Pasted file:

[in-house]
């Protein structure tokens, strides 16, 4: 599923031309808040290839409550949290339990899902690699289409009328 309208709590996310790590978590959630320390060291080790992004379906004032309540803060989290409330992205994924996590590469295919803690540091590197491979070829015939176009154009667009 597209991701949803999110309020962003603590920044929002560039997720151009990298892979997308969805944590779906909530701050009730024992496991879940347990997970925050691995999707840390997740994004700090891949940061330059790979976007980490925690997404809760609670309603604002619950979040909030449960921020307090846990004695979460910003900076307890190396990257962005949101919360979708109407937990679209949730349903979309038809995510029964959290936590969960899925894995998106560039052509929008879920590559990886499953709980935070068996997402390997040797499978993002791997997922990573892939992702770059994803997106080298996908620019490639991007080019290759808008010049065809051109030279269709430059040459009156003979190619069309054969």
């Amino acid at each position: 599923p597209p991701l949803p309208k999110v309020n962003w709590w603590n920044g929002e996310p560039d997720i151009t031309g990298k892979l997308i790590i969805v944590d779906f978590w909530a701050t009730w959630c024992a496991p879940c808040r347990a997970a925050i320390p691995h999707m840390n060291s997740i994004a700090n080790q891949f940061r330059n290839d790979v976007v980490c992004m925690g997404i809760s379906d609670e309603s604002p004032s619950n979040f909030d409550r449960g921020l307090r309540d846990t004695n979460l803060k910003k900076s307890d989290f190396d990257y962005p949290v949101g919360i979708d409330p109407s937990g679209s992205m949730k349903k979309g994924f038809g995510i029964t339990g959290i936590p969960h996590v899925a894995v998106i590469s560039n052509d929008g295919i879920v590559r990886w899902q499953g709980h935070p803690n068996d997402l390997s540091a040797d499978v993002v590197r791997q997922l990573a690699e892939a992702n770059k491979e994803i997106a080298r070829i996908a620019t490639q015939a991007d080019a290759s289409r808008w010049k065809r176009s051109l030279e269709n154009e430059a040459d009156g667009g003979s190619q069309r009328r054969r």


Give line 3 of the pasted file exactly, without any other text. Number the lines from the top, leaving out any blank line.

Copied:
């Amino acid at each position: 599923p597209p991701l949803p309208k999110v309020n962003w709590w603590n920044g929002e996310p560039d997720i151009t031309g990298k892979l997308i790590i969805v944590d779906f978590w909530a701050t009730w959630c024992a496991p879940c808040r347990a997970a925050i320390p691995h999707m840390n060291s997740i994004a700090n080790q891949f940061r330059n290839d790979v976007v980490c992004m925690g997404i809760s379906d609670e309603s604002p004032s619950n979040f909030d409550r449960g921020l307090r309540d846990t004695n979460l803060k910003k900076s307890d989290f190396d990257y962005p949290v949101g919360i979708d409330p109407s937990g679209s992205m949730k349903k979309g994924f038809g995510i029964t339990g959290i936590p969960h996590v899925a894995v998106i590469s560039n052509d929008g295919i879920v590559r990886w899902q499953g709980h935070p803690n068996d997402l390997s540091a040797d499978v993002v590197r791997q997922l990573a690699e892939a992702n770059k491979e994803i997106a080298r070829i996908a620019t490639q015939a991007d080019a290759s289409r808008w010049k065809r176009s051109l030279e269709n154009e430059a040459d009156g667009g003979s190619q069309r009328r054969r």